Coronavirus Impact Updates

Assistance to Shuttered Venues FAQs Updated

Coronavirus

On December 27, 2020, funding for the Shuttered Venue Operators Grant (SVOG) program (Program) was signed into law with the Consolidated Appropriations Act of 2021 (CAA). The U.S. Small Business Administration (SBA) continues to update answers to frequently asked questions regarding the Program. On February 28, 2021 and March 5, 2021, the SBA updated the frequently asked questions, which can be found here. Below are highlights of certain parts of the updated FAQs to assist potential applicants in considering the Program and preparing to file, if eligible.

Please note, currently the SBA has yet to open the Program to take applications/submissions. The FAQs have been issued in anticipation of opening of the SBA portal to accept applications. The most important thing for interested applicants to do right now is register for a Dun and Bradstreet (DUNS) number and then a profile on sam.gov, which is a prerequisite for receipt of any Federal contract or grant, such an SVOG. 

Business Operational in 2020, But Not in 2019. Is the Entity Eligible for the Program? 

If an entity was conducting business (including by incurring start-up costs and preparatory activities) on February 29, 2020, the entity will be eligible, so long as the entity can show the threshold earned revenue loss. Please note that for entities not open in 2019, the SBA will use an alternative method for calculating revenue loss that is based on the approach used in connection with the Paycheck Protection Program (PPP).  Entities that were not in operation in 2019 may still qualify for the Program, if the gross earned revenues for the 2nd, 3rd, or 4th quarter in 2020 shows that the entity experienced a reduction of no less than 25% of gross earned revenues from its 1st quarter in 2020. This method may be helpful for entities that had merchandise sales or advance ticket sales but were not able to open due to the pandemic. 

The Program and PPP Loans. Can an Entity Receive Both? 

NO. In the event an entity applied for either a First Draw or Second Draw PPP loan on or after December 27, 2020, the entity would be prohibited from applying for a Program grant until the PPP loan is declined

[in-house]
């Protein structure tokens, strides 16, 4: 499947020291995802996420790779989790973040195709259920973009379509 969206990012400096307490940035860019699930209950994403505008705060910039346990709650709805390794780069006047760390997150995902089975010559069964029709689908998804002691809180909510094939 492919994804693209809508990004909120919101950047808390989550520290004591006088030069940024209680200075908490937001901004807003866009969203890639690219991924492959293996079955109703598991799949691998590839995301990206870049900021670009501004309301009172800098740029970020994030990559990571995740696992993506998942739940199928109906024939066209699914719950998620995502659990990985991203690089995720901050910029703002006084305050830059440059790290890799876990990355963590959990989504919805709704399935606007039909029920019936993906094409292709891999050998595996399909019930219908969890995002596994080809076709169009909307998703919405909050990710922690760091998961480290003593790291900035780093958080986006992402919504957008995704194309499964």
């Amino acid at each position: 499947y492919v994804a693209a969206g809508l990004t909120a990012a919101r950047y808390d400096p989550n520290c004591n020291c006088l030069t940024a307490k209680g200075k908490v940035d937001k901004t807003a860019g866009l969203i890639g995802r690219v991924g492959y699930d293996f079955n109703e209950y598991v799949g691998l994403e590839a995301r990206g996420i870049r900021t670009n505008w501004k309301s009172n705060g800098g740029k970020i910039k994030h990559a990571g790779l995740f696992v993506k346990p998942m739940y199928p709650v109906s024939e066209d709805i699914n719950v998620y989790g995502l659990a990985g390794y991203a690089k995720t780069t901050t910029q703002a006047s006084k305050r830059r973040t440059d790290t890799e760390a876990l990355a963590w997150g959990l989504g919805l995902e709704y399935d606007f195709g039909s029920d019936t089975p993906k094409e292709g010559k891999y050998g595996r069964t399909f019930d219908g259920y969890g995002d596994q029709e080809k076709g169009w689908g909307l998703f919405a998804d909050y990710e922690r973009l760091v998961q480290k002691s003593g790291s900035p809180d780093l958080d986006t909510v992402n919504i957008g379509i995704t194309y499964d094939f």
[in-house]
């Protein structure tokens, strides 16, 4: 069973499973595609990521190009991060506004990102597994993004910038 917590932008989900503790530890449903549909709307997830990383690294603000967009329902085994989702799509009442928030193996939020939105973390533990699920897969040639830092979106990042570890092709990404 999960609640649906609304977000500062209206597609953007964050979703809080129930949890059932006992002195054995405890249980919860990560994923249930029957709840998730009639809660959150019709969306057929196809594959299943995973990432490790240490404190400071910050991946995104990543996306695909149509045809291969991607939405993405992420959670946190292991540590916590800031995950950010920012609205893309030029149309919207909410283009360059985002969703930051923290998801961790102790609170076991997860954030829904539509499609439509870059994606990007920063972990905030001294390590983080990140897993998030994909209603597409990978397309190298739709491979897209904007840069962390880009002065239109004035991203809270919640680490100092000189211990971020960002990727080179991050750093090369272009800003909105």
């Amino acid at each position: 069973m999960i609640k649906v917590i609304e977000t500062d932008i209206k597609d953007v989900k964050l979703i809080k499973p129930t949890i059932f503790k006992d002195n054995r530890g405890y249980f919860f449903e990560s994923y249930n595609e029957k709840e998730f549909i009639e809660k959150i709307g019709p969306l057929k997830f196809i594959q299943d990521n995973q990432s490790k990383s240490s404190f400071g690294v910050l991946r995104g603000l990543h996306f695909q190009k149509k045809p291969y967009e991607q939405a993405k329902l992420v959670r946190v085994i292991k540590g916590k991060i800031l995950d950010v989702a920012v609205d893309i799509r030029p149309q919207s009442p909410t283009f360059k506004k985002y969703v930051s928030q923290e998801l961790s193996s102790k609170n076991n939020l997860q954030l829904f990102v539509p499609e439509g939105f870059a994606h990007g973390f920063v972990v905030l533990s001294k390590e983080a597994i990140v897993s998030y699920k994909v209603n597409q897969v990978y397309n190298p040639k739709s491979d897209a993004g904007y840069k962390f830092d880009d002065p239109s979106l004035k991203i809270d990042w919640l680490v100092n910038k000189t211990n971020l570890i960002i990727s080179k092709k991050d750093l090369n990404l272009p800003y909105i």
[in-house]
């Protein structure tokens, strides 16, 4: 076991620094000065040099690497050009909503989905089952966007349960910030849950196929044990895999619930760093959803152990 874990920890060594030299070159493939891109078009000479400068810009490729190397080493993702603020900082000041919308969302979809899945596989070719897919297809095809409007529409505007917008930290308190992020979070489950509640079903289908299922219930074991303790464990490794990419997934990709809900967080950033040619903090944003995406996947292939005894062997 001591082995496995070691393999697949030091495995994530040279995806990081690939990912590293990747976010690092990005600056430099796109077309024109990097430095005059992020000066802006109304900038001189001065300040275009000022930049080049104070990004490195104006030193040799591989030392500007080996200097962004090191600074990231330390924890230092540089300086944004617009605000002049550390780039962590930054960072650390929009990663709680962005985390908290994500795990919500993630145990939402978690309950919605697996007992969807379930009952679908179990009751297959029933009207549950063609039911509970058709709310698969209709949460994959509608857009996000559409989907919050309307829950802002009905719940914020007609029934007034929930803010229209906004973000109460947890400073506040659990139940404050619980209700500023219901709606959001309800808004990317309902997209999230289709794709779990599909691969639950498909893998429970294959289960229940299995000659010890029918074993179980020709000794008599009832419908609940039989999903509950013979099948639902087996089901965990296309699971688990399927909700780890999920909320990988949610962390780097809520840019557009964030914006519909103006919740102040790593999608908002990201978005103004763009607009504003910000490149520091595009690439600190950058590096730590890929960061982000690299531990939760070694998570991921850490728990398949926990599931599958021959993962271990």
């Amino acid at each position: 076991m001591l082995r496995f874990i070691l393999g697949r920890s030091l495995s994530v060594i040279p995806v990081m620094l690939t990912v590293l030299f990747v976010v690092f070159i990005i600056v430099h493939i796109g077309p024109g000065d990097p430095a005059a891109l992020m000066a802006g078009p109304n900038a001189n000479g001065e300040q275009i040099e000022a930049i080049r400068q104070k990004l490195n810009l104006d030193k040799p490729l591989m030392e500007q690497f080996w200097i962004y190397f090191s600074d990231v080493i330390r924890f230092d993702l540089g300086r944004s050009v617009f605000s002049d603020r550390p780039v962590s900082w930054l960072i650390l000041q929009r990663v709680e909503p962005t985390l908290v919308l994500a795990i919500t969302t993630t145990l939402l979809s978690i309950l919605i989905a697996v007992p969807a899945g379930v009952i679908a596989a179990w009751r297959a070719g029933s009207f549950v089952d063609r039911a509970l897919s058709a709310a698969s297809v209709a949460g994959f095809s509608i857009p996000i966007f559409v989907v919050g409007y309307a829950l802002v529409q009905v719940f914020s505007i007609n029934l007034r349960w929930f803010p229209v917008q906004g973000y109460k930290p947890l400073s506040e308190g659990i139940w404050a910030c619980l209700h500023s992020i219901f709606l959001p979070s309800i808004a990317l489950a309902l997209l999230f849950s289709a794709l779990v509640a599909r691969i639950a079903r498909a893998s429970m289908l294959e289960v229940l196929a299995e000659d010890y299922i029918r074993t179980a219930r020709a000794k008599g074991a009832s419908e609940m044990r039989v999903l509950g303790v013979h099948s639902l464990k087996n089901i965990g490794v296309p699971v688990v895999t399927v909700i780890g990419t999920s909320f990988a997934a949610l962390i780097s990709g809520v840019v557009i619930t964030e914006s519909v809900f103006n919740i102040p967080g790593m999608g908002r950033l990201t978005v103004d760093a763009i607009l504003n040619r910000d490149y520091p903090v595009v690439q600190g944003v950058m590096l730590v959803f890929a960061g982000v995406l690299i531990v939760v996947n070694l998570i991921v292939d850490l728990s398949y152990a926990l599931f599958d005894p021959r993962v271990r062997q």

In the event that an entity is declined for a PPP loan, the participating PPP lender will notify the entity and then the entity will be eligible for SVOG. Entities must make an informed business decision as to which program will most benefit them and apply accordingly.  If an entity applies for AND is approved for a PPP loan, the entity CANNOT then cancel the PPP loan or decline to accept an approved PPP loan to become eligible to apply for an SVOG. 

Private University - More than 10% of its 2019 Gross Revenue is Federal Funding 

An entity will be precluded from the Program if more than 10% of its 2019 gross revenue was received from the federal government. That does not include disaster assistance. For a private university that either (i) “has a separate legal existence but is majority owned and controlled by the university” or (ii) “lack[s] separate legal existence from its parent university”, the private university will need to reference the parent university’s gross revenue in determining whether it will be ineligible for the Program if more than 10% of the parent’s university’s 2019 gross revenue came from federal funding. The 10% cap on federal funding does not apply to public universities owned by local or state governments. 

Eligible Entities Owned by State or Local Government, Including Public Colleges and Universities 

For entities that are state-owned, the Economic Aid Act[1] has established an alternate eligibility restriction.  Specifically, state-owned entities cannot contain any other state-owned entities apart from the live venue operator or promoter, live performing arts organization operator, museum operator, movie theatre operator, or talent representative. The SVOG rule restricting entities that receive more than 10% of their gross revenue from the Federal government does not apply to state-owned entities.